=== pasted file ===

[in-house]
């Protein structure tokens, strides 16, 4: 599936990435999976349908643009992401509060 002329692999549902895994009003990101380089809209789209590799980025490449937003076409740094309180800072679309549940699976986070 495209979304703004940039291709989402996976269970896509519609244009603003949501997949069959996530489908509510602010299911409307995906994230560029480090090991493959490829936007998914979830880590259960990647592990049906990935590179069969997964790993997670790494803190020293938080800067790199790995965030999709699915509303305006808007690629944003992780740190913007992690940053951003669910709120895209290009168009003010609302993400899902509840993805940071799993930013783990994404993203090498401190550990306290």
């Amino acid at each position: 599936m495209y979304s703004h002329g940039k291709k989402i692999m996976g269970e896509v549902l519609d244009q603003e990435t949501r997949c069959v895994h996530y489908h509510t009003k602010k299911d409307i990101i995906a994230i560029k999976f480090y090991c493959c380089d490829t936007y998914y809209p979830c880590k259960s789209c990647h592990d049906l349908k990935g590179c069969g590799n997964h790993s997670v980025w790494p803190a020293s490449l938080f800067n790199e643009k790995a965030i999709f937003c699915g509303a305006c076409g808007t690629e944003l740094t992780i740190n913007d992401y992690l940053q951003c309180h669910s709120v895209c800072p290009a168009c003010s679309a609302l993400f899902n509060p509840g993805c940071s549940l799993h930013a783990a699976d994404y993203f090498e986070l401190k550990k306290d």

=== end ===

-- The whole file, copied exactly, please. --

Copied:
[in-house]
């Protein structure tokens, strides 16, 4: 599936990435999976349908643009992401509060 002329692999549902895994009003990101380089809209789209590799980025490449937003076409740094309180800072679309549940699976986070 495209979304703004940039291709989402996976269970896509519609244009603003949501997949069959996530489908509510602010299911409307995906994230560029480090090991493959490829936007998914979830880590259960990647592990049906990935590179069969997964790993997670790494803190020293938080800067790199790995965030999709699915509303305006808007690629944003992780740190913007992690940053951003669910709120895209290009168009003010609302993400899902509840993805940071799993930013783990994404993203090498401190550990306290």
């Amino acid at each position: 599936m495209y979304s703004h002329g940039k291709k989402i692999m996976g269970e896509v549902l519609d244009q603003e990435t949501r997949c069959v895994h996530y489908h509510t009003k602010k299911d409307i990101i995906a994230i560029k999976f480090y090991c493959c380089d490829t936007y998914y809209p979830c880590k259960s789209c990647h592990d049906l349908k990935g590179c069969g590799n997964h790993s997670v980025w790494p803190a020293s490449l938080f800067n790199e643009k790995a965030i999709f937003c699915g509303a305006c076409g808007t690629e944003l740094t992780i740190n913007d992401y992690l940053q951003c309180h669910s709120v895209c800072p290009a168009c003010s679309a609302l993400f899902n509060p509840g993805c940071s549940l799993h930013a783990a699976d994404y993203f090498e986070l401190k550990k306290d």